ATF lab in Beltsville helps solve most complicated arson cases
Before his arrest in 2005, serial arsonist Thomas Sweatt terrorized Washington, setting more than 300 fires that left two people dead and investigators with few clues.
Experts couldn't pinpoint how he created violent fires without being seen. One idea was that Sweatt used jugs of gasoline to start the fires. Police proved that theory at the ATF Fire Research Lab in Beltsville.
“The goal for us is to provide scientific support for investigations,” says Brian Grove, a fire protection engineer.
A team of agents and engineers recreate, examine and tape high-profile blazes, helping solve cases nationwide and around the world. They bring science to what used to be largely anecdotal research.
“Historically, fire investigators relied on things that were passed down to them,” Grove says. “For example, if there was a lot of burns on the floor, it meant there had to be an accelerant. Anecdotal techniques are no longer accepted.”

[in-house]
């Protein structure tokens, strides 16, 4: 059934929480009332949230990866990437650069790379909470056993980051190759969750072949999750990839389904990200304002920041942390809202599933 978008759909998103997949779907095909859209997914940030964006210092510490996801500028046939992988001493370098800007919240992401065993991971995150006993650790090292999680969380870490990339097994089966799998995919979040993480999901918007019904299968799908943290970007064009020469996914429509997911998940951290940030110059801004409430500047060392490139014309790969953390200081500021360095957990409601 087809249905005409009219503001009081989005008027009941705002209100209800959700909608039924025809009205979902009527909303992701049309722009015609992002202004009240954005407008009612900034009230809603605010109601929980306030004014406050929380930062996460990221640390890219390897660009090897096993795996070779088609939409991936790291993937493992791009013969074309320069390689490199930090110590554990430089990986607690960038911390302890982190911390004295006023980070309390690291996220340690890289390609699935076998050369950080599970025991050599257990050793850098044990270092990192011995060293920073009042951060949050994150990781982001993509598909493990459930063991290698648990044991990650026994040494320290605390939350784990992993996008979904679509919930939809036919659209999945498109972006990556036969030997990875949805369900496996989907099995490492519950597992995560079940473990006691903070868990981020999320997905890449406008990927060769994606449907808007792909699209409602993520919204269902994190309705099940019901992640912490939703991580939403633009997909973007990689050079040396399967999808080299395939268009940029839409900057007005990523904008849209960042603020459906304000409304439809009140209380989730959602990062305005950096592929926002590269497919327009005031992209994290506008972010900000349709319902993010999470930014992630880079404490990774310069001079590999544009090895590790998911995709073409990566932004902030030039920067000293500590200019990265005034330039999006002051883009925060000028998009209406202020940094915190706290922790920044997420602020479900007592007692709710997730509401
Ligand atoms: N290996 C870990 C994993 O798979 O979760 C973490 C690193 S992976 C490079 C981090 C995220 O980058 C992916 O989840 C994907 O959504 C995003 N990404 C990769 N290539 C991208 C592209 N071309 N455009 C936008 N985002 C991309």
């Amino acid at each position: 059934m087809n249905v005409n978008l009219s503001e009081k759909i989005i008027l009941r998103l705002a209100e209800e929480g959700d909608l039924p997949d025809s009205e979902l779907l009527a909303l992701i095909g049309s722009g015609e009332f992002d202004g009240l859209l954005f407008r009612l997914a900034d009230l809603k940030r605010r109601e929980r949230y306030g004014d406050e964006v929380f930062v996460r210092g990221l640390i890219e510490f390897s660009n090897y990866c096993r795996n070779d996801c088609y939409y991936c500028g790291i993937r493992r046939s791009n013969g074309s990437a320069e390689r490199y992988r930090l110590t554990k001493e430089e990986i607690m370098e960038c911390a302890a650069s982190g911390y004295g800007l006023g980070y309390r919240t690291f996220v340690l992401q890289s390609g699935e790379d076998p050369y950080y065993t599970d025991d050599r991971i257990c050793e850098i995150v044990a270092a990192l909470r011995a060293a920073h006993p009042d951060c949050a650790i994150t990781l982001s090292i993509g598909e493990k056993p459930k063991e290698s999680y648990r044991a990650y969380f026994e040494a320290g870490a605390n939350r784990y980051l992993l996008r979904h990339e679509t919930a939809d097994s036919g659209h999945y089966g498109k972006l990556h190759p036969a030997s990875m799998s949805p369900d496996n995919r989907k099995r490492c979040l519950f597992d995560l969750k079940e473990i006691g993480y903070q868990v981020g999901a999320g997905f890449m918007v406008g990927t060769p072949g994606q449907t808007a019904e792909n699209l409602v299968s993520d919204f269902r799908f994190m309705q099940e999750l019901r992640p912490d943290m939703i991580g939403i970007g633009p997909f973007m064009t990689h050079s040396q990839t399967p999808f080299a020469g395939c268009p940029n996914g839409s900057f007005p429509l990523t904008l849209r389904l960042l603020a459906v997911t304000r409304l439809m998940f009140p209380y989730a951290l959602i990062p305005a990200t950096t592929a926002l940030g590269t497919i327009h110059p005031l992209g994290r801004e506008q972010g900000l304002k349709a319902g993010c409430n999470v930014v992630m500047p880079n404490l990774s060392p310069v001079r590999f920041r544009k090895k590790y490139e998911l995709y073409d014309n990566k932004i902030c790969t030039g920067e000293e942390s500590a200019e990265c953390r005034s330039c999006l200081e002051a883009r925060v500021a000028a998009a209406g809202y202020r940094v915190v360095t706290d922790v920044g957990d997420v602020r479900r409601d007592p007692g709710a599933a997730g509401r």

The ATF conducts a simulated burn roughly once a month. NewsChannel 8 got a rare look at a demonstration burn of a fake living room.
In only five minutes, the room is destroyed. But hidden in the ashes are clues to help investigators determine an arson or an accident, helping gain a conviction or acquittal.
Special Agent Steve Avato has worked some of D.C.'s most complicated cases and says in every pile of embers there's a story.
”If we determine that the fire is intentionally set, then we'll do investigative things to help figure out who set the fire,” Avato says.
Sweatt is serving a life-plus-136-years sentence. But the battle against arson continues.
In June, the ATF Fire Research Lab will celebrate its tenth anniversary in a war against violent criminals.
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